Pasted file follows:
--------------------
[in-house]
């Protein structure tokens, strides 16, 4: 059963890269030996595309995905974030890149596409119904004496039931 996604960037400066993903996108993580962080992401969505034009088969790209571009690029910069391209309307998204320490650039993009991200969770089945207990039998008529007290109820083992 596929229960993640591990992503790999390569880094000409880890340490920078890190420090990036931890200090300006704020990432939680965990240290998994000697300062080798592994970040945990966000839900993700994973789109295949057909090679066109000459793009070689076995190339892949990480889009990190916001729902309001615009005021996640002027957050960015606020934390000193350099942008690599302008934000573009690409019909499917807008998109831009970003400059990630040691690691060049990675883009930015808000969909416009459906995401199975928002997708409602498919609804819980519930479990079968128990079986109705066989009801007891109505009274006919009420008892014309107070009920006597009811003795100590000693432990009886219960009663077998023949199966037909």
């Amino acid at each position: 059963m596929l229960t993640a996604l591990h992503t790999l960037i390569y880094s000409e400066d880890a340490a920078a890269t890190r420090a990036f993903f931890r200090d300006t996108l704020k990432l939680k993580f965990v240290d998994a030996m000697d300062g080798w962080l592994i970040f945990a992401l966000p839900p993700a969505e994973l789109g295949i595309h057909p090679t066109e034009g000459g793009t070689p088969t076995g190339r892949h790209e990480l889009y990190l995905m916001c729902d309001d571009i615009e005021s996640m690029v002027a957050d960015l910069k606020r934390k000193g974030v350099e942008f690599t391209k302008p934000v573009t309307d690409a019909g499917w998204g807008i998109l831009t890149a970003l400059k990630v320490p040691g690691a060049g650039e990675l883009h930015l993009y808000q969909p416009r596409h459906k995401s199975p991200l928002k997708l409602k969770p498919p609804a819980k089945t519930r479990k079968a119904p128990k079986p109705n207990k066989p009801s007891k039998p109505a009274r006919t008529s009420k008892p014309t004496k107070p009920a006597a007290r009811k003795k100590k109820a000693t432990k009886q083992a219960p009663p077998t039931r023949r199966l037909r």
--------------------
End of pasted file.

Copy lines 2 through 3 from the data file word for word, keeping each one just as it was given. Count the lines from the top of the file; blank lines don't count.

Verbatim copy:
């Protein structure tokens, strides 16, 4: 059963890269030996595309995905974030890149596409119904004496039931 996604960037400066993903996108993580962080992401969505034009088969790209571009690029910069391209309307998204320490650039993009991200969770089945207990039998008529007290109820083992 596929229960993640591990992503790999390569880094000409880890340490920078890190420090990036931890200090300006704020990432939680965990240290998994000697300062080798592994970040945990966000839900993700994973789109295949057909090679066109000459793009070689076995190339892949990480889009990190916001729902309001615009005021996640002027957050960015606020934390000193350099942008690599302008934000573009690409019909499917807008998109831009970003400059990630040691690691060049990675883009930015808000969909416009459906995401199975928002997708409602498919609804819980519930479990079968128990079986109705066989009801007891109505009274006919009420008892014309107070009920006597009811003795100590000693432990009886219960009663077998023949199966037909």
């Amino acid at each position: 059963m596929l229960t993640a996604l591990h992503t790999l960037i390569y880094s000409e400066d880890a340490a920078a890269t890190r420090a990036f993903f931890r200090d300006t996108l704020k990432l939680k993580f965990v240290d998994a030996m000697d300062g080798w962080l592994i970040f945990a992401l966000p839900p993700a969505e994973l789109g295949i595309h057909p090679t066109e034009g000459g793009t070689p088969t076995g190339r892949h790209e990480l889009y990190l995905m916001c729902d309001d571009i615009e005021s996640m690029v002027a957050d960015l910069k606020r934390k000193g974030v350099e942008f690599t391209k302008p934000v573009t309307d690409a019909g499917w998204g807008i998109l831009t890149a970003l400059k990630v320490p040691g690691a060049g650039e990675l883009h930015l993009y808000q969909p416009r596409h459906k995401s199975p991200l928002k997708l409602k969770p498919p609804a819980k089945t519930r479990k079968a119904p128990k079986p109705n207990k066989p009801s007891k039998p109505a009274r006919t008529s009420k008892p014309t004496k107070p009920a006597a007290r009811k003795k100590k109820a000693t432990k009886q083992a219960p009663p077998t039931r023949r199966l037909r």